No Evidence Planes

Hijacked, Russians Say

MOSCOW -- Russia's transportation minister, citing a "black box" recording from one of two planes that crashed minutes apart last week, said Monday there was no evidence of a hijacking attempt or any other disturbance before explosions aboard the jetliners.

The conversation inside the cockpit of the Tu-154 plane indicated the crew was unable to contact traffic controllers and tried to manage the jet for some time after the blast on board. "The words spoken by the crew members among themselves are [about] work by the crew to save the plane," the minister, Igor Levitin, said.

Two Chechen women are the focus of suspicions that the planes were blown up by terrorists. All 90 people aboard the aircraft were killed.

Gen. Andrei Fetisov, chief of the scientific department at the Federal Security Service, said there was no longer any doubt that "both planes crashed as a result of explosions," the ITAR-Tass news agency reported. He reiterated that traces of the high explosive hexogen were found in the wreckage.


* EL FASHER, Sudan -- As a U.N. deadline expires for Sudan to ease the crisis in Darfur, the situation on the ground remains bleak. Villagers forced from their homes by gunmen on horseback still cower in camps for the displaced while witnesses report the Sudanese military is still bombing the area.

The Sudanese government, which was given 30 days by the United Nations to rein in Arab militiamen or face penalties, appealed to the Security Council to make a "reasonable decision."

* CAPE TOWN, South Africa -- Two South Africans who were acquitted in Zimbabwe on charges related to an alleged coup plot in Equatorial Guinea were charged with violating their native country's anti-mercenary laws.

The Justice Ministry also said South Africa was considering a request by Equatorial Guinea to question Mark Thatcher, son of former British Prime Minister Margaret Thatcher, about his alleged involvement in the foiled coup plot in the oil-rich west African nation.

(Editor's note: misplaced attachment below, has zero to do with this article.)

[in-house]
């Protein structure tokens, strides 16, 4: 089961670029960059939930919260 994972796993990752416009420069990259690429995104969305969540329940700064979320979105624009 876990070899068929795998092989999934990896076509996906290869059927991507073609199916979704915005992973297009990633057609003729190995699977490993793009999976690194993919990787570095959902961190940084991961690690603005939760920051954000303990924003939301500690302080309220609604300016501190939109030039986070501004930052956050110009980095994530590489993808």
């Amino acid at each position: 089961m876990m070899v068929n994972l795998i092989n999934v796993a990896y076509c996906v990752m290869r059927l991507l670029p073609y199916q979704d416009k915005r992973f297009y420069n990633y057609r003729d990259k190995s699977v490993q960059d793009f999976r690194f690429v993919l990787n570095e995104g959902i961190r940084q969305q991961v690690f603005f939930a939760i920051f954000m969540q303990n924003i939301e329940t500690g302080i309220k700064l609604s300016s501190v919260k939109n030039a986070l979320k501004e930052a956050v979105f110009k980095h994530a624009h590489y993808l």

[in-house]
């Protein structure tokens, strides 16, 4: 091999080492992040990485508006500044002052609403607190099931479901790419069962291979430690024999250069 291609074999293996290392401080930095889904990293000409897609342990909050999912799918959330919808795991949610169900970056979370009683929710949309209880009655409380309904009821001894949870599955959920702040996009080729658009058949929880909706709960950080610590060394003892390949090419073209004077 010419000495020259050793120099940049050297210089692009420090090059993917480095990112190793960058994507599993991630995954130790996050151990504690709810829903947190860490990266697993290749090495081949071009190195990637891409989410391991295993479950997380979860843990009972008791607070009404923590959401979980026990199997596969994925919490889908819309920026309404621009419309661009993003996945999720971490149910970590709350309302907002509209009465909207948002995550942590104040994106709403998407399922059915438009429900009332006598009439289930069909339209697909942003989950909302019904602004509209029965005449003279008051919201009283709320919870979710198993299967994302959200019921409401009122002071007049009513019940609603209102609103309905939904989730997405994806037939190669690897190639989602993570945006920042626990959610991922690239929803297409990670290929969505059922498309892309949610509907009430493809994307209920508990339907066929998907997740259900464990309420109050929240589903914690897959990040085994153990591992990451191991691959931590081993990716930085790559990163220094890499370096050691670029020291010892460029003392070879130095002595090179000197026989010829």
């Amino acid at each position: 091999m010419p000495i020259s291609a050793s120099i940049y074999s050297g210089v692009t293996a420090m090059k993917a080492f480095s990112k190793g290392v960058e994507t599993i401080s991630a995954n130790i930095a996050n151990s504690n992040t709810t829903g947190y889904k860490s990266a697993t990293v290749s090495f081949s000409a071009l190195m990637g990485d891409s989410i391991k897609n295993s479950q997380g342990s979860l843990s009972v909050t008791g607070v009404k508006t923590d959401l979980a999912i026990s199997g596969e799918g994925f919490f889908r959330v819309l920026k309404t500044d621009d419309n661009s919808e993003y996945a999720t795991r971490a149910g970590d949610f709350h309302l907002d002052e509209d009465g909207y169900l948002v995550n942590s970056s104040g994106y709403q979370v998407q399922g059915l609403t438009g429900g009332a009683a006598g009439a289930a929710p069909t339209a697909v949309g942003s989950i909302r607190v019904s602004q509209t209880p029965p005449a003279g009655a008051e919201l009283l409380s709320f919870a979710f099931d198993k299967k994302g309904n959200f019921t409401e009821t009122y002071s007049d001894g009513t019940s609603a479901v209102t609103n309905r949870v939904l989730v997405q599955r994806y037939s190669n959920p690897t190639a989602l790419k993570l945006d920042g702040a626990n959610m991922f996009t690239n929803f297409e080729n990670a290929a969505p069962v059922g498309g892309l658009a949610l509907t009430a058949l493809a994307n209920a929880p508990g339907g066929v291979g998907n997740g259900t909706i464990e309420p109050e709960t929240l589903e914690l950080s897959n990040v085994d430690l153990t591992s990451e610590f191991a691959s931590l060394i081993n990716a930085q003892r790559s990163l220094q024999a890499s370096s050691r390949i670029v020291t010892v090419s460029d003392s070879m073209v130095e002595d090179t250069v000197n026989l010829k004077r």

* BOGOTA, Colombia -- The government said it would consider a demand from Colombia's main rebel group to hold face-to-face talks over swapping jailed insurgents for dozens of hostages, including three U.S. military contractors.

President Alvaro Uribe's administration had wanted to conduct the negotiations over the Internet. Resolving the differences could lead to the first negotiations between the government and the Revolutionary Armed Forces of Colombia, known as the FARC, since peace talks failed more than two years ago.

* MEXICO CITY -- Some 180,000 Mexican public health and welfare employees will stop work for 24 hours Wednesday to protest a new law that cuts pension benefits for social security staff, union officials said.

* PORT-AU-PRINCE, Haiti -- Gunmen opened fire on a Haitian hospital with a top French official inside, sparking a battle that left at least one gunman dead and two people wounded, officials said.


* AMSTERDAM -- Former Yugoslav president Slobodan Milosevic has promised to open his defense today by fighting what he called "monstrous" accusations that he masterminded ethnic cleansing in the Balkans in the 1990s.

Milosevic is charged with genocide, crimes against humanity and war crimes in Croatia, Bosnia and Kosovo. He is expected to launch his defense with a four-hour opening statement.


* RAMALLAH, West Bank -- The Islamic Resistance Movement, known as Hamas, will help monitor voter registration for next year's Palestinian elections, officials said. Although the militant group plans for the first time to take an official role in Palestinian Authority balloting, it will not take part in the elections themselves.

In the Gaza Strip, Israeli soldiers at a border terminal captured a Palestinian suicide bomber today before he could detonate his explosives belt, the army said, and Israeli forces shot dead a 14-year-old Palestinian during an incursion into a refugee camp, witnesses said.

* JERUSALEM -- Israeli Prime Minister Ariel Sharon failed to persuade his security cabinet to speed up a Gaza withdrawal agreed to in principle by the government two months ago, political sources said. In a sign of the internal political opposition Sharon faces over his plan to pull Israeli settlers and soldiers out of Gaza by the end of 2005, hard-liners in the group resisted his call to evacuate quickly, the sources said.

-- From News Services